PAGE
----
The Washington Department of Ecology this week
penalized Cooke Aquaculture Pacific $332,000 for the negligent release of
Atlantic salmon into Puget Sound.
Cooke violated their water quality permit
leading up to, and during, the net pen collapse near Cypress Island in August
2017, said WDOE.
“This investigation confirms Cooke Aquaculture
was negligent in operating its net pen,” said Ecology Director Maia Bellon.
“What’s even worse is that Cooke absolutely could have – and should have –
prevented this incident.”
Specifically, Cooke is fined for violating the
following conditions of their water quality permit:
net cleaning and maintenance
-- Failing to follow required protocol for
-- Insufficient attention to engineering
Ecology penalties may be appealed to the
Washington State Pollution Control Hearings Board within 30 days. Money
collected from water pollution fines is placed in the state’s Coastal
Protection Fund that provides grants for water quality improvement projects.
State investigators have determined that an
excessive buildup of mussels and other marine organisms on nets – caused by
Cooke Aquaculture's failure to properly clean them – led to the August 19
collapse of the company's net pen at Cypress Island.
An investigative report – authored by the
departments of Natural Resources, Ecology, and Fish and Wildlife – found that
110 tons of mussels and plants had accumulated on the nets before the incident.
The investigation determined that tidal
currents pushing against the tremendous mass of organisms on the nets
overwhelmed the pen's mooring system and crushed the pen.
Extensive corrosion of the net pen structure
also contributed to the collapse.
In addition, the agencies identified
shortcomings in engineering practices that likely contributed to the failure.
Properly designed and maintained net pens would have withstood the tidal
currents of August 19.
"The collapse was not the result of
natural causes," said Hilary Franz, Commissioner of Public Lands.
"Cooke's disregard caused this disaster and recklessly put our state's
aquatic ecosystem at risk."
"Cooke made this situation even more
difficult by under-reporting the number of fish that escaped during the net-pen
collapse, and over-reporting the number it recovered afterward," said Amy
Windrope, WDFW's north Puget Sound regional director.
Growth of mussels and other marine organisms
on nets – called "biofouling" – is documented in state agency videos
that show a "rain" of mussels falling off nets as debris from the
collapse was removed. The severe biofouling produced 110 tons of material – an
average of 11 tons per net.
Prior to the collapse, Cooke was aware of both
the excessive biofouling and the poor condition of the facility.
The report details how Cooke didn't follow its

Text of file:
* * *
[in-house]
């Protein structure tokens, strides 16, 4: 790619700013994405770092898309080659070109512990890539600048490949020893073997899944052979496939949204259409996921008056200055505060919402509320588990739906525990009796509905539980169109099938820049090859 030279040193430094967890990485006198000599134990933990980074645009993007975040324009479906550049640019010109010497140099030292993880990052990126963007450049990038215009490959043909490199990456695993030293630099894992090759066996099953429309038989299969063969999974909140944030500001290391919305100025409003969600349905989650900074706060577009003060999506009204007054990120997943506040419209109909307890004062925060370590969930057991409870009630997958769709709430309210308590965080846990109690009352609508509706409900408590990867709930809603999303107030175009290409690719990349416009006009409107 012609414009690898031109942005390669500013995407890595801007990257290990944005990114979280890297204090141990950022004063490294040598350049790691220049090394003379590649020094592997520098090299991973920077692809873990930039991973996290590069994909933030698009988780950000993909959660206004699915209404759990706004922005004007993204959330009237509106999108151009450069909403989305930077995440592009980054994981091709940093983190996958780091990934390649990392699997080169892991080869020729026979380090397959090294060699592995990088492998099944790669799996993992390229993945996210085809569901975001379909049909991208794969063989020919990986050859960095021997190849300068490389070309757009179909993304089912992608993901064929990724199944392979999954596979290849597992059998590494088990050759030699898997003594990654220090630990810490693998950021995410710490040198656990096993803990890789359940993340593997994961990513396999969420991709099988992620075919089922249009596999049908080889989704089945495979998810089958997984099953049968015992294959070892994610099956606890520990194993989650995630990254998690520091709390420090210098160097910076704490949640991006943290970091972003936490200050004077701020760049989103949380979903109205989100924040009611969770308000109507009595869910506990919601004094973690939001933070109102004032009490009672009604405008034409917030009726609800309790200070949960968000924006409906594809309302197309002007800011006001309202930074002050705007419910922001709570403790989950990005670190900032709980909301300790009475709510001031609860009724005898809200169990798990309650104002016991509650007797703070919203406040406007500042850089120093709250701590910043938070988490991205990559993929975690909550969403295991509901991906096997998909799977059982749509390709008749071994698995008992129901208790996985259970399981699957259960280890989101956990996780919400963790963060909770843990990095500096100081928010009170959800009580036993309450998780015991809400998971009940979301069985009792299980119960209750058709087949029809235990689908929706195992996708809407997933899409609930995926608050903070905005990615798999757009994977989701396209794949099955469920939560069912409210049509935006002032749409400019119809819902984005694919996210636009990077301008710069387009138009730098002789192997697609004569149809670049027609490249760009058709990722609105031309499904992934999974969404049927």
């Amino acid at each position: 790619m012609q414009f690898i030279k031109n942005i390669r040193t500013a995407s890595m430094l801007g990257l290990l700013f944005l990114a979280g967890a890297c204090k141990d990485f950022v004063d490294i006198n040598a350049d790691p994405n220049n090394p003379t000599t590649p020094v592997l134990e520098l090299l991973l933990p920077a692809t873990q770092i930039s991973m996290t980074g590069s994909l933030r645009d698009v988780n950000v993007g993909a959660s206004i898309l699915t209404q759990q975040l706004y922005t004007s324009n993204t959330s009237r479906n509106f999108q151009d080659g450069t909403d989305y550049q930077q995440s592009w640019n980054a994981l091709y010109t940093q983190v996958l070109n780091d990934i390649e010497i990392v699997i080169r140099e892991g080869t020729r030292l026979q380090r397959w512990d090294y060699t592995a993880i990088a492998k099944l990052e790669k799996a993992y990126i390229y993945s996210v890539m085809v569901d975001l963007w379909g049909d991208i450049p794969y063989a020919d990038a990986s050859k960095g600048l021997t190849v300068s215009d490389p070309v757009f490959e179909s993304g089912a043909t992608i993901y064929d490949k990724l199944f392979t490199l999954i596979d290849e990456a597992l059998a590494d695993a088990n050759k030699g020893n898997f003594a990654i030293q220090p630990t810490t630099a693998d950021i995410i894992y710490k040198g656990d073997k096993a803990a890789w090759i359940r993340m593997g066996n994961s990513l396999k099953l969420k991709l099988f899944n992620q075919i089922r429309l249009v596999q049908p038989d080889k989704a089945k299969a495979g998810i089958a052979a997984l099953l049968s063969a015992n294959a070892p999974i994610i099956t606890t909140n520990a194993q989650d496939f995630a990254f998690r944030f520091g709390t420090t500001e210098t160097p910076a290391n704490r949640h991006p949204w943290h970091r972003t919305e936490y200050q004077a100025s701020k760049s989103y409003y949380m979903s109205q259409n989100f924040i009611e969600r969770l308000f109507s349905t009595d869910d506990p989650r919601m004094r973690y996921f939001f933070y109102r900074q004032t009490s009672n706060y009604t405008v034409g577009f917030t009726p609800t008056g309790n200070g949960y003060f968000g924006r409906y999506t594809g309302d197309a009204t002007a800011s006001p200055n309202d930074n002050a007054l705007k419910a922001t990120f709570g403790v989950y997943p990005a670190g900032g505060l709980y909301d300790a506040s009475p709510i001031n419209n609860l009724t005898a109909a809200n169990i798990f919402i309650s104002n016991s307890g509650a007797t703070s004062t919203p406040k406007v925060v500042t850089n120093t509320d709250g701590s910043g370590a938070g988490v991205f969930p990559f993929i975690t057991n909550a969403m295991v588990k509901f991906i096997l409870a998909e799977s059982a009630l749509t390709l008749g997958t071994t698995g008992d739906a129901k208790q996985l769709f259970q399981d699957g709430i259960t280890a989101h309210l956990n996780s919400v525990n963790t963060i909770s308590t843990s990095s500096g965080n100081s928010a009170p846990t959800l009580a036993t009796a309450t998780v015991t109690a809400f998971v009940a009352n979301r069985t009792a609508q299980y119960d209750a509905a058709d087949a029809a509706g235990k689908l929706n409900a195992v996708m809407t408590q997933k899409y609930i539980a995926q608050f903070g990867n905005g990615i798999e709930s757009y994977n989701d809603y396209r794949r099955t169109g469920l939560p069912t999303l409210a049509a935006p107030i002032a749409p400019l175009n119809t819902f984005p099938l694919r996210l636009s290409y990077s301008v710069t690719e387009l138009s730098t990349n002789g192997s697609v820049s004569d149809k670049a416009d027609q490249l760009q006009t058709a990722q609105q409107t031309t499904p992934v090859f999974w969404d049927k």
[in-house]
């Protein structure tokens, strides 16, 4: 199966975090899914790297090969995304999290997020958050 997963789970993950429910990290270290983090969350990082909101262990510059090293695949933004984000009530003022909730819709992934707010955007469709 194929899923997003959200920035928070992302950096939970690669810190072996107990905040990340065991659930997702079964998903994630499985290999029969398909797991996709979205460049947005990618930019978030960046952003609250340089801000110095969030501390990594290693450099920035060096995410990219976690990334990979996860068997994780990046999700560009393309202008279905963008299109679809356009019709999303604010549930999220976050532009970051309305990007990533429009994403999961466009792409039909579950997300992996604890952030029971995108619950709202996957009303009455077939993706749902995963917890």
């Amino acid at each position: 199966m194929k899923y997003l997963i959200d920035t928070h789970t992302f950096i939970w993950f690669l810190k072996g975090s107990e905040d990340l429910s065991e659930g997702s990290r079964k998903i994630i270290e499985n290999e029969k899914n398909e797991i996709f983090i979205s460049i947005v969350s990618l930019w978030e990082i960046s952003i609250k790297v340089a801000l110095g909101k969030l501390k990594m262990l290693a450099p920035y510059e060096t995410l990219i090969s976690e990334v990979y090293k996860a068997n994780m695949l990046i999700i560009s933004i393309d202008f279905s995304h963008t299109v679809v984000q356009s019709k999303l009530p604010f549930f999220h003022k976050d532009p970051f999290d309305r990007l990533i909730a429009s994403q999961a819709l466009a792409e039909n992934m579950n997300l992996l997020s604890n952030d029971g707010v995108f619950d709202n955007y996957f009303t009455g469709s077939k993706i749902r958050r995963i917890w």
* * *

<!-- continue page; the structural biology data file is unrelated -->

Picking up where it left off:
net pen cleaning schedule when broken net washers were not repaired or
replaced. This allowed mussels to accumulate on the nets, which increased the
drag from currents and added pressure to the structure.
Cooke also failed to take necessary
precautions after the net pens were moved out of position in July when strong
currents broke ten mooring points, said the report.
Cooke documents show that after the July
incident, the company had serious concerns about the facility. An internal
company email stated, "We almost lost the farm."
Nevertheless, after the July incident, Cooke
considered, but did not:
-- Replace the biofouled nets,
-- Begin their salmon harvest early, or
-- Increase monitoring of the net pens and
have a tug on standby when strong currents were again expected on August 19.
The report notes that state agencies did not
investigate the July incident because they received incomplete and misleading
information from Cooke.
The report also found that Cooke
misrepresented the number of fish it harvested when the pen collapsed.
According to the report:
-- There were 305,000 fish in the net pen
prior to failure.
-- Cooke reported harvesting/extracting
145,000 fish from the collapsed net pen.
-- The investigation concluded that Cooke
could only have extracted between 42,000 and 62,000 fish.
-- Therefore, between 243,000 and 263,000 fish
actually escaped. Previous estimates, based on Cooke's reports, put the number
of escaped fish at 160,000.
-- Of the escaped fish, 57,000 have been
-- Between 186,000 and 206,000 Atlantic salmon
remain unaccounted for.
The report concludes that monitoring through
the winter and next fall's salmon run season will be critical to knowing if any
escaped Atlantic salmon remain in Washington's waters and if they are
Commissioner Franz is currently reviewing the
report and will make an announcement about the future of the Cypress Island
facility in the coming days.
In December, DNR terminated Cooke's lease of
state aquatic lands in Port Angeles, citing a failure to maintain the facility
in a safe condition.
More documents and information are available